Further, Apple’s statement that MDM isn’t suitable for children is refuted by OurPact by pointing to Apple’s own support for third-party developers to create MDM applications for schools through the Apple Classroom program, suggesting that Apple is being hypocritical in suggesting that parents shouldn’t use the technology while encouraging “hundreds of thousands” of children to use MDM-enabled devices in schools every day, and in fact making it “a major selling point to schools.”
OurPact then goes on to explain the data that it does in fact collect, while emphasizing that it complies with “all global data protection laws.” Specifically, the child’s name, age and gender are collected, and the app does monitor location data, but notes that in neither case is Apple’s MDM technology used for this. A list of applications installed on the child’s device is also displayed by the premium version of the app, which is likely one of the features that actually does require MDM. OurPact adds that “this list of applications is only visible to parents within their OurPact account.”
OurPact also provides a detailed timeline of their interactions with Apple, adding that the app had been approved for sale on the App Store 37 times since 2015, with “documented use of MDM.” They also take umbrage with Apple’s public statement that developers were given 30 days to modify their apps, stating that they received no notice at all before OurPact was removed from the App Store by Apple, which happened less than a month after iOS 12 was released with Apple’s own Screen Time feature.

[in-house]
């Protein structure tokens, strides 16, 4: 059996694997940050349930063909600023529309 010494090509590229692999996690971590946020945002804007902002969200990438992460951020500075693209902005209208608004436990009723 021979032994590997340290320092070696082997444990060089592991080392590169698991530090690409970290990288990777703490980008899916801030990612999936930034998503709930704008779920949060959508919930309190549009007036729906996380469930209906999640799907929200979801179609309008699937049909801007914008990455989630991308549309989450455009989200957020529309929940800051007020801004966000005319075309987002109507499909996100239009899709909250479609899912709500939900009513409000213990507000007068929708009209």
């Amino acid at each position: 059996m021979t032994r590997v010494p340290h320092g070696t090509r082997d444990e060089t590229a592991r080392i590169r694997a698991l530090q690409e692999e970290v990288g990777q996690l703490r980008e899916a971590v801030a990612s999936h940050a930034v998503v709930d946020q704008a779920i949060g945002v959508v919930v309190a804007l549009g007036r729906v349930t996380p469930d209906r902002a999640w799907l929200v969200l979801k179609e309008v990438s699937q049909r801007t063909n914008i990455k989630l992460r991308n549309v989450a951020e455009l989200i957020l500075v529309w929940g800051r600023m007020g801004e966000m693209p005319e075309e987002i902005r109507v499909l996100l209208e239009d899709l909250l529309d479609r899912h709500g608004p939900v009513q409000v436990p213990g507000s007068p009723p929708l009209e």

By way of background, I have worked in information technology for three decades, and have set up numerous device management systems over the years, going back to the days when BlackBerry was leading the charge for corporate device management and the iPhone was merely a gleam in Steve Jobs’ eye. I have also deployed the technology specifically for iPhone users in several different ways for corporations and schools that require control over their own devices or those of their employees.
While OurPact is not wrong in pointing out Apple’s misleading statements when it comes to privacy, the developer isn’t telling the whole story either. While it’s true that there’s very little information that an MDM server can access from a user-registered device, I’m not convinced that this should give them a pass for being able to use the technology.
If asked, I think most parents would consider their child’s phone number to be confidential information — as the father of a nine-year-old, I know I certainly would — and while OurPact suggests that they’re not collecting this information, the point is that MDM makes it possible for them to do so, whether deliberately or simply by failing to scrub that data properly when devices are registered with their MDM back-end. Further, just because OurPact may be handling it properly doesn’t mean every developer is doing so. Even beyond the phone number, which of course wouldn’t apply to iPad and iPod touch users, privacy-conscious parents may still have qualms about other data being available to the developer without their knowledge, such as the device serial number and the list of installed apps.